Darunavir use while Breastfeeding
Drugs containing Darunavir: Prezista, Prezcobix, Symtuza
Medically reviewed by Drugs.com. Last updated on Sep 30, 2019.
Darunavir Levels and Effects while Breastfeeding
Summary of Use during Lactation
In the United States and other developed countries, HIV-infected mothers should generally not breastfeed their infants. No published information is available on the use of darunavir during breastfeeding. In countries in which no acceptable, feasible, sustainable and safe replacement feeding is available, World Health Organization guidelines recommend that all women with an HIV infection who are pregnant or breastfeeding should be maintained on antiretroviral therapy for at least the duration of risk for mother-to-child transmission. Mothers should exclusively breastfeed their infants for the first 6 months of life; breastfeeding with complementary feeding should continue through at least 12 months of life up to 24 months of life. The first choice regimen for nursing mothers is tenofovir, efavirenz and either lamivudine or emtricitabine. If these drugs are unavailable, alternative regimens include: 1) zidovudine, lamivudine and efavirenz; 2) zidovudine, lamivudine and nevirapine; or 3) tenofovir, nevirapine and either lamivudine or emtricitabine. Exclusively breastfed infants should also receive 6 weeks of prophylaxis with nevirapine.
Maternal Levels. Relevant published information was not found as of the revision date. Infant Levels. Relevant published information was not found as of the revision date.
Effects in Breastfed Infants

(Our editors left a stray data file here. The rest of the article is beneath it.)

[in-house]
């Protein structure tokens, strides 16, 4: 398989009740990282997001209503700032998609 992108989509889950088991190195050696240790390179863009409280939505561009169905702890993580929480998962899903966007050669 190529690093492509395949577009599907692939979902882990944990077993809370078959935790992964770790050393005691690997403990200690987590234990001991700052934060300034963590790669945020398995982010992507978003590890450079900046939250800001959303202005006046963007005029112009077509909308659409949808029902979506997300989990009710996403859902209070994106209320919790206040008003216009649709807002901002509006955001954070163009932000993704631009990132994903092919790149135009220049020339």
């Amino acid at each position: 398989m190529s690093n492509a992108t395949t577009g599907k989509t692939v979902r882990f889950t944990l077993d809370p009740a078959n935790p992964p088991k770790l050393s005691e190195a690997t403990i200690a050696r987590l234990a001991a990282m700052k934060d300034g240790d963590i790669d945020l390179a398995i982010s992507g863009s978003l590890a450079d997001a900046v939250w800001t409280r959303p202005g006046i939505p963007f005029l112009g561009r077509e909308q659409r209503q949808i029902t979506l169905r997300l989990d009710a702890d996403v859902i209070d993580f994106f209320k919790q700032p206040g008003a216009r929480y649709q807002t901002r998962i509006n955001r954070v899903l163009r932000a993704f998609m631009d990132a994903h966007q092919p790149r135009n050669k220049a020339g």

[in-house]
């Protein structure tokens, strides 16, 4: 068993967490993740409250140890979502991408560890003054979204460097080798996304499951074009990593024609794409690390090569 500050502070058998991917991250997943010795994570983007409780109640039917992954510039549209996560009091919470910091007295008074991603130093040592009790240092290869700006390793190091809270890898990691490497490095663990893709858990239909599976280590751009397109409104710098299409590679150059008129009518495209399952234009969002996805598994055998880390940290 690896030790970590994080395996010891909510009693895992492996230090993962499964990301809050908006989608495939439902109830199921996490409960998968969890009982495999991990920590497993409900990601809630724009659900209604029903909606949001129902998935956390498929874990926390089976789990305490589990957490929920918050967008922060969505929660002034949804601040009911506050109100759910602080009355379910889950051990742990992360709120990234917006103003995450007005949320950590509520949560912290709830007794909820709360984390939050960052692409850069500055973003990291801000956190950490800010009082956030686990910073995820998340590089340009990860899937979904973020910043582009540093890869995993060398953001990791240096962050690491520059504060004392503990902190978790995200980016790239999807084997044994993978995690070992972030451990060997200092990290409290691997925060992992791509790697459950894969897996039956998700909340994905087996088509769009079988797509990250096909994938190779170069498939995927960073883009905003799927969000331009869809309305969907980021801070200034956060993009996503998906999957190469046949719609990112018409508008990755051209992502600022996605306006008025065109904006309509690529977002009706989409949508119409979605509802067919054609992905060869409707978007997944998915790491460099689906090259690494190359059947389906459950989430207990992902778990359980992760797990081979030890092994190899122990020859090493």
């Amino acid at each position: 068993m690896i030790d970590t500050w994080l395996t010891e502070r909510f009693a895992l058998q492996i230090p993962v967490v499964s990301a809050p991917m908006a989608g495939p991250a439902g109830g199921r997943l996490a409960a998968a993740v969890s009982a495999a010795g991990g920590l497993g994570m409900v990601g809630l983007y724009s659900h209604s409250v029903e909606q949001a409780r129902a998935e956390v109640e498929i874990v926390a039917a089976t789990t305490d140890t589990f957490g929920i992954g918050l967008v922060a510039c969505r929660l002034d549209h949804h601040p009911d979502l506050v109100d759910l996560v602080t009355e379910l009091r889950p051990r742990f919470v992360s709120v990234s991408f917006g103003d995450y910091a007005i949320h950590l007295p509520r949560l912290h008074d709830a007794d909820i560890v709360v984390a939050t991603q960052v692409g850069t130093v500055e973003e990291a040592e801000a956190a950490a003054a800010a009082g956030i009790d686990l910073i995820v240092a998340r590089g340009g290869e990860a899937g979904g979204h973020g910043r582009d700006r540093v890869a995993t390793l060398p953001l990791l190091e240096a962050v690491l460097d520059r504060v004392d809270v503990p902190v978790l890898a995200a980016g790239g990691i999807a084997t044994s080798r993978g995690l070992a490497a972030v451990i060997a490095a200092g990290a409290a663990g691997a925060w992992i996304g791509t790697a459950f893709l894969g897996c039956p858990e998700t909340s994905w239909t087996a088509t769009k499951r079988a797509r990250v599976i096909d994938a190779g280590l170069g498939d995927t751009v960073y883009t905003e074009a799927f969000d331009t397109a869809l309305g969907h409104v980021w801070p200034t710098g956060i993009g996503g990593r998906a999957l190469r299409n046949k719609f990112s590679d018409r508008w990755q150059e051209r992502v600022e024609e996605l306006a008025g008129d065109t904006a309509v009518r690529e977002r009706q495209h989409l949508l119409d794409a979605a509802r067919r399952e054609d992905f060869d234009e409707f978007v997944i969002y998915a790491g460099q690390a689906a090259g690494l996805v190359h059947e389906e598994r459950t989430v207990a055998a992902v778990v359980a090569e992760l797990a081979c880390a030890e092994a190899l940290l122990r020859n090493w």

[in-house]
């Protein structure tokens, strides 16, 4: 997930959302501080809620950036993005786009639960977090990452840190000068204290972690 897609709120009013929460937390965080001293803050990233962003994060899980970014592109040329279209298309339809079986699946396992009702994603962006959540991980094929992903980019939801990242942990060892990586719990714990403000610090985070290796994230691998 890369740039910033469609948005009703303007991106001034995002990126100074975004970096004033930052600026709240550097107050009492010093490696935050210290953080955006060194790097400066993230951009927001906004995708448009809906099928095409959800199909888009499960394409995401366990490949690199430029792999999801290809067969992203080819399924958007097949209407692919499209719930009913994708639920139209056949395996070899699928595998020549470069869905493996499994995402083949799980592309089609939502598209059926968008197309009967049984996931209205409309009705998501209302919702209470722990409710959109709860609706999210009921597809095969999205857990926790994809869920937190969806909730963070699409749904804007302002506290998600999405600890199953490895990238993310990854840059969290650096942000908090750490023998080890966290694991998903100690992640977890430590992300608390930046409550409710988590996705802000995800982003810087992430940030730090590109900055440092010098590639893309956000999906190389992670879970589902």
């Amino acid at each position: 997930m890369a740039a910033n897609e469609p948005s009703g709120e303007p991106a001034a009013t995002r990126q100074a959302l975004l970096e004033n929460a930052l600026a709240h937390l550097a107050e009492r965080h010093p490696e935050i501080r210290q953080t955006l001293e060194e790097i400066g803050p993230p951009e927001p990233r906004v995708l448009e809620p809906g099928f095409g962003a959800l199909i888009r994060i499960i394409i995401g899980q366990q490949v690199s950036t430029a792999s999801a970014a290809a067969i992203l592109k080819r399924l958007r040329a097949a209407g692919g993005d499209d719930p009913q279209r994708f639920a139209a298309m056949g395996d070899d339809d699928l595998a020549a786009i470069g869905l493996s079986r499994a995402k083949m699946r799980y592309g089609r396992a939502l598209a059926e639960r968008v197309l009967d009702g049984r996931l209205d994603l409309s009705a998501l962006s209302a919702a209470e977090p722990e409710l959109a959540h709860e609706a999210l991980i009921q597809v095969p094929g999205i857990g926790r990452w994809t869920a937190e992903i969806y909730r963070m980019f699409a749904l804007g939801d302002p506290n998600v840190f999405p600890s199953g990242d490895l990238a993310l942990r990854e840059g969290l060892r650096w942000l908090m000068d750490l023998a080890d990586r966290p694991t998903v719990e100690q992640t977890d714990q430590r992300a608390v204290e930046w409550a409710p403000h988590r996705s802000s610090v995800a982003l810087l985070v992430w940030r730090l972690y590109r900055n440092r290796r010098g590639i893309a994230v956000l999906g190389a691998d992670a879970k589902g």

Relevant published information was not found as of the revision date.
Effects on Lactation and Breastmilk
Gynecomastia has been reported among men receiving highly active antiretroviral therapy. Gynecomastia is unilateral initially, but progresses to bilateral in about half of cases. No alterations in serum prolactin were noted and spontaneous resolution usually occurred within one year, even with continuation of the regimen. Some case reports and in vitro studies have suggested that protease inhibitors might cause hyperprolactinemia and galactorrhea in some male patients, although this has been disputed. The relevance of these findings to nursing mothers is not known. The prolactin level in a mother with established lactation may not affect her ability to breastfeed.
1. Anon. Guideline: Updates on HIV and infant feeding: The duration of breastfeeding, and support from health services to improve feeding practices among mothers living with HIV. Geneva: World Health Organization. 2016. PMID: 27583316
2. World Health Organization. HIV and infant feeding: update. 2007. http://whqlibdoc.who.int/publications/2007/9789241595964_eng.pdf
3. World Health Organization. Consolidated guidelines on the use of antiretroviral drugs for treating and preventing HIV infection. Geneva: World Health Organization. 2013.
4. Garcia-Benayas T, Blanco F, Martin-Carbonero L et al. Gynecomastia in HIV-infected patients receiving antiretroviral therapy. AIDS Res Hum Retroviruses. 2003;19:739-41. PMID: 14585204
5. Pantanowitz L, Evans D, Gross PD, Dezube BJ. HIV-related gynecomastia. Breast J. 2003;9:131-2. PMID: 12603389
6. Evans DL, Pantanowitz L, Dezube BJ, Aboulafia DM. Breast enlargement in 13 men who were seropositive for human immunodeficiency virus. Clin Infect Dis. 2002;35:1113-9. PMID: 12384846
7. Hutchinson J, Murphy M, Harries R, Skinner CJ. Galactorrhoea and hyperprolactinaemia associated with protease-inhibitors. Lancet. 2000;356:1003-4. PMID: 11041407
8. Orlando G, Brunetti L, Vacca M. Ritonavir and saquinavir directly stimulate anterior pituitary prolactin secretion, in vitro. Int J Immunopathol Pharmacol. 2002;15:65-8. PMID: 12593790
9. Montero A, Bottasso OA, Luraghi MR et al. Galactorrhoea, hyperprolactinaemia, and protease inhibitors. Lancet. 2001;357:473-4; author reply 475. PMID: 11273087
CAS Registry Number
HIV Protease Inhibitors
LactMed Record Number
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- Drug class: protease inhibitors
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Other brands: Prezista